Currently, I’m reflecting on just how fast the first month of 2023 went by. Now I’m focusing on a “Free” February. Free from judgement. Free from self-doubt. Free to create. Free to be still. Free to rest. Free to be. The list could go on and on.

I like the word “free.” It lacks judgement and constraints. Sure, I like to create at least something every day, but if I can’t, I’m free to do something else. I would prefer to eat healthy and drink less, but if I don’t, I’m free to acknowledge the choice I make.

person holding green and pink bottle
Photo by cottonbro studio on Pexels.com

Sobering Notes

I’m at the age where I look back on my life and reflect on memories that pop up. “Digging Up Bones” as the George Jones song says.  I finally started drafting a semi-autobiography telling the story of my sister, born disabled, through my eyes.  I’ve been mullkling this story over in my mind and finally putting words on paper. To most, my sister was forgotton. To me, her story needs to be told.

That easel that I say I stole? The woman who sold it can no longer paint due to arthritis in her hands! My cousin’s wife has been an accomplished harpist and is selling all her harps due to the pain in her hands. Do your hands allow you to create? Do it now before you can’t do it at all!

person s hands with paint
Photo by Alexander Grey on Pexels.com

Tips on How to Maintain a Creative Practice

Remember, creativity is a lifelong journey and it’s never too late to start. Establishing a creative practice can be a rewarding way to cultivate and maintain your creativity. Here are some steps you can follow to get started:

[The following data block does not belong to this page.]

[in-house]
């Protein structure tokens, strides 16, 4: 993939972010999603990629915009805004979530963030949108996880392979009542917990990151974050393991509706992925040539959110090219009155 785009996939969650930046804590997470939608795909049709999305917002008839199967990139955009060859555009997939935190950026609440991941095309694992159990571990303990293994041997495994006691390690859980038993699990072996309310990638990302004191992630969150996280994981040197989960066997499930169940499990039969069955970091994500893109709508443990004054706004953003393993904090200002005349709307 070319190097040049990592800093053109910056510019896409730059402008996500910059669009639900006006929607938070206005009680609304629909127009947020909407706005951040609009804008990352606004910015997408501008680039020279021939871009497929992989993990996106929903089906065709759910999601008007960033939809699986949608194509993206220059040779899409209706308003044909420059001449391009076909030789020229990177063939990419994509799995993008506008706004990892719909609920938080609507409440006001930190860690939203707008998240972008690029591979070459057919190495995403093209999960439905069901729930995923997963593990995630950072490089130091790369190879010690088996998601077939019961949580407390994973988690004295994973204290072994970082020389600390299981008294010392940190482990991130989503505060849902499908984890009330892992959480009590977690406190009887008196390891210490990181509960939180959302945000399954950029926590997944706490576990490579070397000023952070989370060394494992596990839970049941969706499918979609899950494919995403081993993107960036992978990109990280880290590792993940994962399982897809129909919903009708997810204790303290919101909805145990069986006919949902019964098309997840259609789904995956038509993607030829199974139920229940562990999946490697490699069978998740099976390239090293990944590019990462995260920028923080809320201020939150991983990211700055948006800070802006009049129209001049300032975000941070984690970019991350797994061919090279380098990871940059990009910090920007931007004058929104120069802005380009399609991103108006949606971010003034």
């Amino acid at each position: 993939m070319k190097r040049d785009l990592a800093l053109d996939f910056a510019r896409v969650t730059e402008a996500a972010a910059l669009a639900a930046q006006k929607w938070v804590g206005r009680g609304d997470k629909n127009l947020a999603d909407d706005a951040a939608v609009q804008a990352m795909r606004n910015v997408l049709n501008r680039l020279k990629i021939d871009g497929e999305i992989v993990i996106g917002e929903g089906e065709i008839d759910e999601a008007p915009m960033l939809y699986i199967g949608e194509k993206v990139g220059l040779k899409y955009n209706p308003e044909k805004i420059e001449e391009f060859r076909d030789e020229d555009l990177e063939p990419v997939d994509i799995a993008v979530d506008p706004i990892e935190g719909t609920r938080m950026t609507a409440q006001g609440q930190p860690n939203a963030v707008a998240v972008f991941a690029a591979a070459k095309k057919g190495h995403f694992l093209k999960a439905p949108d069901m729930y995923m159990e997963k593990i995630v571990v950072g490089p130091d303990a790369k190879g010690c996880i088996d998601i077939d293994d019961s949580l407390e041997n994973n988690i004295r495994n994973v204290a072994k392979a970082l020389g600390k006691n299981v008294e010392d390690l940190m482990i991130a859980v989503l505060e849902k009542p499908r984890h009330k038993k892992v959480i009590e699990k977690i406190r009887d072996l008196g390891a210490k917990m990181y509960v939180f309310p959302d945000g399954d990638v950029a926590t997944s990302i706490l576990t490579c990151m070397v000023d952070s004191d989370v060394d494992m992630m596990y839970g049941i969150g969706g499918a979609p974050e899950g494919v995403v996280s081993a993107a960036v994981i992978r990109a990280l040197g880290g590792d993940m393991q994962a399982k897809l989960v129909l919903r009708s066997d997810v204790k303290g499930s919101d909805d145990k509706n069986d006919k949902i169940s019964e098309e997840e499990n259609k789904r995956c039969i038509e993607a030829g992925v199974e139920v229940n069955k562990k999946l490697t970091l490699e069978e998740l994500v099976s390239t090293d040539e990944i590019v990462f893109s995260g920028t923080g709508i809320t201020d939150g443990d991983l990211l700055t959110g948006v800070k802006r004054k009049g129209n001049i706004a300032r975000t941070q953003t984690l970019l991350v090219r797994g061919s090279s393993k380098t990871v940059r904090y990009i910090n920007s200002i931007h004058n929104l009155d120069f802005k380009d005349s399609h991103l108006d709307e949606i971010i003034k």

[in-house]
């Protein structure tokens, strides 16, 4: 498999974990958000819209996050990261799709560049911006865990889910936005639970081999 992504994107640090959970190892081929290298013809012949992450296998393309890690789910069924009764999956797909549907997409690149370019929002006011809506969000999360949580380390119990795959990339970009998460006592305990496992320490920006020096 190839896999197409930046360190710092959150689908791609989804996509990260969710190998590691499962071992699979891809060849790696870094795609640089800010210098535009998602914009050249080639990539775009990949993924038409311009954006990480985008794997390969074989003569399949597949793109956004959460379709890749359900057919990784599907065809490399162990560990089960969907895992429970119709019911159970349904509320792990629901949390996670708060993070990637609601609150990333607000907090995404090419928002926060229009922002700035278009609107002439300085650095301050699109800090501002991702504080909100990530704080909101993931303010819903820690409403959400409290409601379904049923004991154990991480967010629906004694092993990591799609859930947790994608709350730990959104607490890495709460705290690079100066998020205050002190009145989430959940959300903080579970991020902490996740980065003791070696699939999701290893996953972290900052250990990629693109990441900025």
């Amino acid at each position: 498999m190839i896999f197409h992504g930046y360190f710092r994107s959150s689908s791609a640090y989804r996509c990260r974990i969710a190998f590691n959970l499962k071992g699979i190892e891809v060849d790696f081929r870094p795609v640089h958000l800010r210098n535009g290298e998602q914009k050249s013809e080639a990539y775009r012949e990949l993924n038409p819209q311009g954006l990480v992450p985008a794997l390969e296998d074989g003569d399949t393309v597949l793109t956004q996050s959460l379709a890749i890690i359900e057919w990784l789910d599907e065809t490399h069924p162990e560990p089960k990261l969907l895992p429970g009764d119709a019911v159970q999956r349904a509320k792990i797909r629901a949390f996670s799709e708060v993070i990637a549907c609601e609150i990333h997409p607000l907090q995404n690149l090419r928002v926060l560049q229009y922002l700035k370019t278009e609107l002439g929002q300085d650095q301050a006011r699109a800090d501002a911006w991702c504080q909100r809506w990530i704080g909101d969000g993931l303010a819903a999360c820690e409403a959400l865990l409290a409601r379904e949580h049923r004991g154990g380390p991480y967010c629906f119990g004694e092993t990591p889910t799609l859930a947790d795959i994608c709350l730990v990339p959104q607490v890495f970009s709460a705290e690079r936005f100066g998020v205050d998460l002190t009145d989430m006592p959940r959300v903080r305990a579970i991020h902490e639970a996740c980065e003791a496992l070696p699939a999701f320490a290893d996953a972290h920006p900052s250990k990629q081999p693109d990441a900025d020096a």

1. Choose a medium: Decide which type of creative activity you want to focus on, such as writing, painting, photography, or music. Feel free to chose more than one at first and then focus on the medium that feels right for you.
  • Set aside time: Dedicate a specific time each day or week to work on your creative practice. Set a reminder or get an accountability buddy to keep on task.
  • Find a routine: Establish a routine that works for you, whether it’s setting aside time in the morning or evening, working for a specific amount of time each day, or having a designated day of the week for your creative practice.
  • Create a space: Designate a space for your creative practice, whether it’s a dedicated room, a corner of your living room, or a specific table or desk.
  • Get rid of distractions: Remove anything that might distract you while you’re working, such as turning off your phone, closing your internet.
  • Celebrate your progress: Take time to reflect on and celebrate your creative accomplishments, no matter how small they may be.
  • Surround yourself with support: Seek out a community of like-minded people who can support and inspire you on your creative journey. The Meet-Up site has worked well for me in finding local artists groups, especially being new to the Tucson area. 


Remember, creativity is a lifelong journey and it’s never too late to start. Establishing a creative practice can be a rewarding way to cultivate and maintain your creativity. Sign up below and I’ll send you a set of journalling pages to color and jumpstart your own creative practice. You and unsubscribe at any time.